He should be also the world’s reproof: Heb. xi. 7, by building an ark Noah condemned the world. You should be mirrors to kill basilisks [a fabled serpent called a cockatrice]; and in the innocency of your lives, show them their own filthiness; in short, your lives should be a real reproof and upbraiding to them.

And then the world’s conviction: 1 Cor. xiv. 25, you should walk so that they may see God in you of a truth. Your conversation [behavior] should be nothing else but a walking rule, and religion exemplified.

But, alas! how vain, carnal, sensual [simply, pleasing to the senses], are most men, discovering nothing of the power of grace, the beauty of holiness, and the efficacy of the new nature; we may see much of man, but nothing of God in them.

It is even our description: 2 Tim. iii. 5, ‘Having a form of godliness, but denying the power thereof.’

Denying the power; that is, refusing and resisting that inward virtue and force of godliness, by which the heart should be renewed or the conversation [behavior] rectified.

Possibly there may be more light, but less heat. What Seneca observed of his times is true of ours, Boni esse desierunt, sicubi docti evaserintthey were less good when they were more learned; for now we rather dispute away duties than practice them.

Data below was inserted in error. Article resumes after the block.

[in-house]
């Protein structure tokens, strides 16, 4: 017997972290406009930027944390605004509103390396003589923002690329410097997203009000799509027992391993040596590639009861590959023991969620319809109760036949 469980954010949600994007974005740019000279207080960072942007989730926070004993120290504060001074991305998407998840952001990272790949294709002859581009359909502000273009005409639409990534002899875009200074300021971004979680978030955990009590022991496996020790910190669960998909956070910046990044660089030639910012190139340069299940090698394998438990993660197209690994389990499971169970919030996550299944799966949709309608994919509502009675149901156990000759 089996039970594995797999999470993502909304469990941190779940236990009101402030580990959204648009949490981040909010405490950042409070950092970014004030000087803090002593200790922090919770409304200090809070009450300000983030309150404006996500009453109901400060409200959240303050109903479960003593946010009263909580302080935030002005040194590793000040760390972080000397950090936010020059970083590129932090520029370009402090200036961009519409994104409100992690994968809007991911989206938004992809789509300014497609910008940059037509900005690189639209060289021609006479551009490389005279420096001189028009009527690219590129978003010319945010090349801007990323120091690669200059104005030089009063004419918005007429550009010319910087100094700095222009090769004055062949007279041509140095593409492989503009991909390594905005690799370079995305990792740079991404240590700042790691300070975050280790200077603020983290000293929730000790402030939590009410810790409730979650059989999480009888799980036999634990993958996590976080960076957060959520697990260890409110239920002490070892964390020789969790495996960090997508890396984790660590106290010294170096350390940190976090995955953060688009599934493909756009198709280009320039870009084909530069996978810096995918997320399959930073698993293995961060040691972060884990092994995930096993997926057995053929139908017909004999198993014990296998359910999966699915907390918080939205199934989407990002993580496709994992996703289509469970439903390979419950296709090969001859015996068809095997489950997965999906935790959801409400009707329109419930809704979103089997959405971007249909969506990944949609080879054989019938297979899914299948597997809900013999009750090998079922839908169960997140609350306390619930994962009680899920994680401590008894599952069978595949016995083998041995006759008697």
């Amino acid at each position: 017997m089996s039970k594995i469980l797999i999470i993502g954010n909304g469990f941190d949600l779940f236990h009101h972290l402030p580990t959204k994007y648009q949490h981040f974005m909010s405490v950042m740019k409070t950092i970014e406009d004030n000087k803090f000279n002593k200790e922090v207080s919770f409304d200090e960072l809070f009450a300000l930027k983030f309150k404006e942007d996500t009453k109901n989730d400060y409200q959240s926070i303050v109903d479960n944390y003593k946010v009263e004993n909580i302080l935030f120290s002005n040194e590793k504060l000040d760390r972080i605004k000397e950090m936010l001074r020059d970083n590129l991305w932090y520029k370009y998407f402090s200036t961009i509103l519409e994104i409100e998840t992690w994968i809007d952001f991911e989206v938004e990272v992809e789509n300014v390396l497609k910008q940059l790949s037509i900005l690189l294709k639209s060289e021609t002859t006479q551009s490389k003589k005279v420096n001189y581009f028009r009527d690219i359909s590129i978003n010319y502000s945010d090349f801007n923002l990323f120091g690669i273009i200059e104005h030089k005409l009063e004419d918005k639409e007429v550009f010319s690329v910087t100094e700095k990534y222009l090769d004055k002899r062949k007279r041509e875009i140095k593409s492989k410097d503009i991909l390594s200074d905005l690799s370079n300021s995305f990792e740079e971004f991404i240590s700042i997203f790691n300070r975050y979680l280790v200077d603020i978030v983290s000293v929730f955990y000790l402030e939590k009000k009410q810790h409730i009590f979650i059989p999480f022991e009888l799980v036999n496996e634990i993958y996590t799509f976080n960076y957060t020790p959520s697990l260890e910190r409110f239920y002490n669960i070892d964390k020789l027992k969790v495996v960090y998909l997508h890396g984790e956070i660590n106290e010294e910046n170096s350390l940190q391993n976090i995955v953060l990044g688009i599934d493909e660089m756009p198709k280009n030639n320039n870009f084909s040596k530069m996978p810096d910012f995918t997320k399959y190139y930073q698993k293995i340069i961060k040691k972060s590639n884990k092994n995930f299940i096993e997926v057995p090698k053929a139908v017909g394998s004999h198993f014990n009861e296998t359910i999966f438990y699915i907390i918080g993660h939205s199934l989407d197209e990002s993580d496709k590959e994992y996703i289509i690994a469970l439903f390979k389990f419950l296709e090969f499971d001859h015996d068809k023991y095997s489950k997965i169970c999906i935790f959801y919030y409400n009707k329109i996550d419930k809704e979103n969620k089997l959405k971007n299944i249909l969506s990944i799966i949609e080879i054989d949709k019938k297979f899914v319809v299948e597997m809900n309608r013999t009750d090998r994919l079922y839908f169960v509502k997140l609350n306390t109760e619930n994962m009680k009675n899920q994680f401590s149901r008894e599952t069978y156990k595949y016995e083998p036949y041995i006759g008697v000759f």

Oh! it is sad this, when knowledge shall devour good life, and notion spoil knowledge. That of Hugo is but too just a character of us, Amant lectionem, non religionem, immo amore lectionis in odium incidunt religionis, multos video studiosos, paucos religiosos, etc. [They love reading, not religion; indeed, from the love of reading they fall into a hatred of religion, I see many studious, few religious.]

Many desire to know, few to live; yea, knowledge seems to make men less strict and holy, for they dispute away religion the more they understand of it.

May God grant us a desire for and praying toward being molded in Christ’s image, to grow in holiness and love of His law and statutes, and to not have the light of knowledge without the heat of His graces in our lives as evidenced by obedience and fruit.

— David